While Itzhaki’s work has been widely recognized, it has met considerable resistance in the United States. A statement at the top of his piece may explain why. “Infected” is not the same as “affected.” Yes, not all of those who have HSV1 will develop AD. Other factors influence the risk. Similarly, another virus in the herpes family, varicella, infects most people and causes chicken pox; yet, only a small portion experience a viral reactivation and develop shingles decades later.

Itzhaki’s group has tested the viability of a vaccine against HSV1. Mice treated with an experimental vaccine can be exposed to HSV1 without the virus establishing persistent latent infections, unlike unvaccinated mice.16 Until a human vaccine can be developed, there are interventions currently available. Antiviral medications, such as acyclovir and valacyclovir, are highly effective against HSV1. As mentioned above, acyclovir prevented the accumulation of amyloid in virally infected neurons in culture. However, acyclovir has poor oral bioavailability and is rapidly eliminated (half-life of 3 hours).


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The pro-drug, valacyclovir has 3-5 times greater bioavailability.17,18 Moreover, valacyclovir is safe and well-tolerated unless there is renal impairment. In my experience, valacyclovir can be administered for years to treat virally-mediated illnesses without any detectable adverse events.19 Similarly, a group of patients with multiple sclerosis were treated for two years with valacyclovir with no adverse consequences.20

In summary, if findings by the Swedish group4 and Itzhaki are correct, and a shift in intrinsic assumptions about Alzheimer’s can occur, then antiviral treatments currently available could potentially eliminate a significant proportion of Alzheimer’s cases.21 The low cost and risk of obtaining blood work on Alzheimer’s patients and administering valacyclovir comes with a potentially huge upside. The alternative is to wait for the autopsy.

Theodore Henderson, MD, PhD, is a psychiatrist in Denver who specializes in the diagnosis of complex adult, child, and adolescent psychiatric cases. His website is www.childpsychiatristdenver.com.

References

  1. Henderson TA. The diagnosis and evaluation of dementia and mild cognitive impairment with emphasis on SPECT perfusion neuroimaging. CNS Spectr. 2012; 17(4):176-206.
  2. Hebert LE, et al. Alzheimer disease in the US population: prevalence estimates using the 2000 census. Arch Neurol. 2003; 60(8) 1119–1122.
  3. Alzheimer’s Association. 2014 Alzheimer’s Disease Facts and Figures http://www.alz.org/downloads/Facts_Figures_2014.pdf . Accessed October 29, 2014.
  4. Lövheim H, et al. Herpes simplex infection and the risk of Alzheimer’s disease — A nested case-control study. Alzheimers Dement. 2014; doi: 10.1016/j.jalz.2014.07.157.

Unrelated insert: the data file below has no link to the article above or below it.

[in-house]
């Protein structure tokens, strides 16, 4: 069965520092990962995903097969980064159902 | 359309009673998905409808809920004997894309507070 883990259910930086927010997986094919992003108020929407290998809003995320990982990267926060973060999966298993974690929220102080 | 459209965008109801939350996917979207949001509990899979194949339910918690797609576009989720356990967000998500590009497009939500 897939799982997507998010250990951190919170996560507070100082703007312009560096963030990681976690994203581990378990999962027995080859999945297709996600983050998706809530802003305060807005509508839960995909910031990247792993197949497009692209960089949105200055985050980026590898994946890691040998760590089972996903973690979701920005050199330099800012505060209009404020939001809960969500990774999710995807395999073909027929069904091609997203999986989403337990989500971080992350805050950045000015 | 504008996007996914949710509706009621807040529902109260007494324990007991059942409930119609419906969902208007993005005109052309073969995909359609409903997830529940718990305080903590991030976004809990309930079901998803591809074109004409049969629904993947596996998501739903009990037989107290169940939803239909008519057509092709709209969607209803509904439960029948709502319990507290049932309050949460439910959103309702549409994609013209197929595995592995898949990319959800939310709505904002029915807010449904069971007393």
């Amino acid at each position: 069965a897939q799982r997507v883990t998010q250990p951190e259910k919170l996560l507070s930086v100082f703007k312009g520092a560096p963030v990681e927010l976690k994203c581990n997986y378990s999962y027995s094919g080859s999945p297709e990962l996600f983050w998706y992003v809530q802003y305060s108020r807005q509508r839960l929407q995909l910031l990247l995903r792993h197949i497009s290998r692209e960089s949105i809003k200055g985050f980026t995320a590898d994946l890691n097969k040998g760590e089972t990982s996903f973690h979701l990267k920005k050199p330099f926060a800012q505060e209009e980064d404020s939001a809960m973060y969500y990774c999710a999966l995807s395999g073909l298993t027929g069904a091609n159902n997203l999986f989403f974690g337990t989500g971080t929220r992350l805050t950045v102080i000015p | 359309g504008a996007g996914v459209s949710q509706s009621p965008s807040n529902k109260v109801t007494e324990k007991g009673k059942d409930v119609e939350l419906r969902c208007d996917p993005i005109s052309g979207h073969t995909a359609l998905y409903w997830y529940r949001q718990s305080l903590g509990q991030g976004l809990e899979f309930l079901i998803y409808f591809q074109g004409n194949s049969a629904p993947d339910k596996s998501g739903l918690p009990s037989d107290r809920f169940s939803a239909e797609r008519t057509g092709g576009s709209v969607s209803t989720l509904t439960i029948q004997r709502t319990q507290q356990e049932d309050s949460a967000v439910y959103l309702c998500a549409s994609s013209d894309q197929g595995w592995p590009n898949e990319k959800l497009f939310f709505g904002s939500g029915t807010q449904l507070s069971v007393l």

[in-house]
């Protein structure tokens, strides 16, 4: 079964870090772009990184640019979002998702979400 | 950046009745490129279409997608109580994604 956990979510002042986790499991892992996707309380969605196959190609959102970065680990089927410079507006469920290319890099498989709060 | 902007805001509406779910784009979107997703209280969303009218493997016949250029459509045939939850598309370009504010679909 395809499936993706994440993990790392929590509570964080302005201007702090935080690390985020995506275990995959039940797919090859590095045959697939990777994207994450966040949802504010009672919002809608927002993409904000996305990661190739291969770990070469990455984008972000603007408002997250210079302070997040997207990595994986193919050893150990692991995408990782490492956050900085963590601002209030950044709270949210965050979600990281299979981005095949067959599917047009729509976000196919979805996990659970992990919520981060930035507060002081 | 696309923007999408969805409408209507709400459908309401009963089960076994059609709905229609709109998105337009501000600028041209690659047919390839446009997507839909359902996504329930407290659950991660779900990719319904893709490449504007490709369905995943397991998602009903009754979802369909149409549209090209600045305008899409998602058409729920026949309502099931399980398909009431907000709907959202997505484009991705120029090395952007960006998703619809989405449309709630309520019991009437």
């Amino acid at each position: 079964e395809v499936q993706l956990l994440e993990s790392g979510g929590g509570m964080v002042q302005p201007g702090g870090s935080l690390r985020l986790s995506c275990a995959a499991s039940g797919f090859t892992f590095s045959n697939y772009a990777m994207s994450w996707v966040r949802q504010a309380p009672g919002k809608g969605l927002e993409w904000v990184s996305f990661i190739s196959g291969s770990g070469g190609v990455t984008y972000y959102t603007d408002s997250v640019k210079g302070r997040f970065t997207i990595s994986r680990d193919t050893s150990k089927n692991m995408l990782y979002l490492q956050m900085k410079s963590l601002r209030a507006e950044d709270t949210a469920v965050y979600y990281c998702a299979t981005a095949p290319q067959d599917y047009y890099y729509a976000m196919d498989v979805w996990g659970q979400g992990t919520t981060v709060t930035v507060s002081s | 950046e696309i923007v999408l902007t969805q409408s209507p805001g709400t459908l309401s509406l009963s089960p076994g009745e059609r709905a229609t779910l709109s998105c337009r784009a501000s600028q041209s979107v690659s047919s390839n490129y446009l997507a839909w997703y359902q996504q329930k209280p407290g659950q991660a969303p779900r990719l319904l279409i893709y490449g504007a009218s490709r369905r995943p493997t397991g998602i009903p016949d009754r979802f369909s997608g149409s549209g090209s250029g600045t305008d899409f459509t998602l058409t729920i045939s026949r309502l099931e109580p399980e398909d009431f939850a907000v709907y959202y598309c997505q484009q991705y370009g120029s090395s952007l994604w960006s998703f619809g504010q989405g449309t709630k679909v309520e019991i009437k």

5. Reinberg S. Studies Link Cold Sore Virus to Alzheimer’s Risk. HealthDay. Published Oct. 24, 2014.
  6. Smith JS and Robinson NJ. Age-specific prevalence of infection with herpes simplex virus types 2 and 1: a global review. J. Infect. Dis. 2002; 186 Suppl 1: S3–28.
  7. Jamieson GA, et al. Latent herpes simplex virus type 1 in normal and Alzheimer’s disease brains. J Med Virol. 1991; 33(4):224-7.
  8. Jamieson GA, et al. Herpes simplex virus type 1 DNA is present in specific regions of brain from aged people with and without senile dementia of the Alzheimer type. J Pathol. 1992; 167(4):365-8.
  9. Jamieson GA, et al. Herpes simplex virus type 1 DNA sequences are present in aged normal and Alzheimer’s disease brain but absent in lymphocytes. Arch Gerontol Geriatr. 1992; 15 Suppl 1:197-201.
  10. Itzhaki RF, et al. The role of viruses and of APOE in dementia. Ann N Y Acad Sci. 2004; 1019:15-8.
  11. Wozniak MA, et al;. Herpes simplex virus infection causes cellular beta-amyloid accumulation and secretase upregulation. Neurosci Lett. 2007; 429(2-3):95-100.
  12. Shipley SJ, et al. Herpes simplex virus interferes with amyloid precursor protein processing. BMC Microbiol. 2005; 5:48.
  13. Wozniak MA, et al. Alzheimer’s disease-specific tau phosphorylation is induced by herpes simplex virus type 1. J Alzheimers Dis. 2009; 16(2):341-50.
  14. Wozniak MA, et al. Antivirals reduce the formation of key Alzheimer’s disease molecules in cell cultures acutely infected with herpes simplex virus type 1. PLoS One. 2011; 6(10):e25152.
  15. Wozniak MA, et al. Herpes simplex virus type 1 DNA is located within Alzheimer’s disease amyloid plaques. J Pathol. 2009; 217(1):131-8.
  16. Lin WR, et al. Vaccination prevents latent HSV1 infection of mouse brain. Neurobiol Aging. 2001; 22(5): 699-703.
  17. Weller S, et al. Pharmacokinetics of the acyclovir pro-drug valaciclovir after escalating single- and multiple-dose administration to normal volunteers. Clin Pharmacol Ther. 1993; 54(6):595-605.
  18. Soul-Lawton J, et al. Absolute bioavailability and metabolic disposition of valaciclovir, the L-valyl ester of acyclovir, following oral administration to humans. Antimicrob Agents Chemother. 1995;  39(12):2759-2764.
  19. Henderson TA. Valacyclovir treatment of chronic fatigue in adolescents. Adv Mind Body Med. 2014; (1):4-14.
  20. Friedman JE, et al. A randomized clinical trial of valacyclovir in multiple sclerosis. Mult Scler. 2005;11(3):286-95.
  21. Wozniak MA and Itzhaki RF. Antiviral agents in Alzheimer’s disease: hope for the future? Ther Adv Neurol Disord. 2010; 3(3):141-52.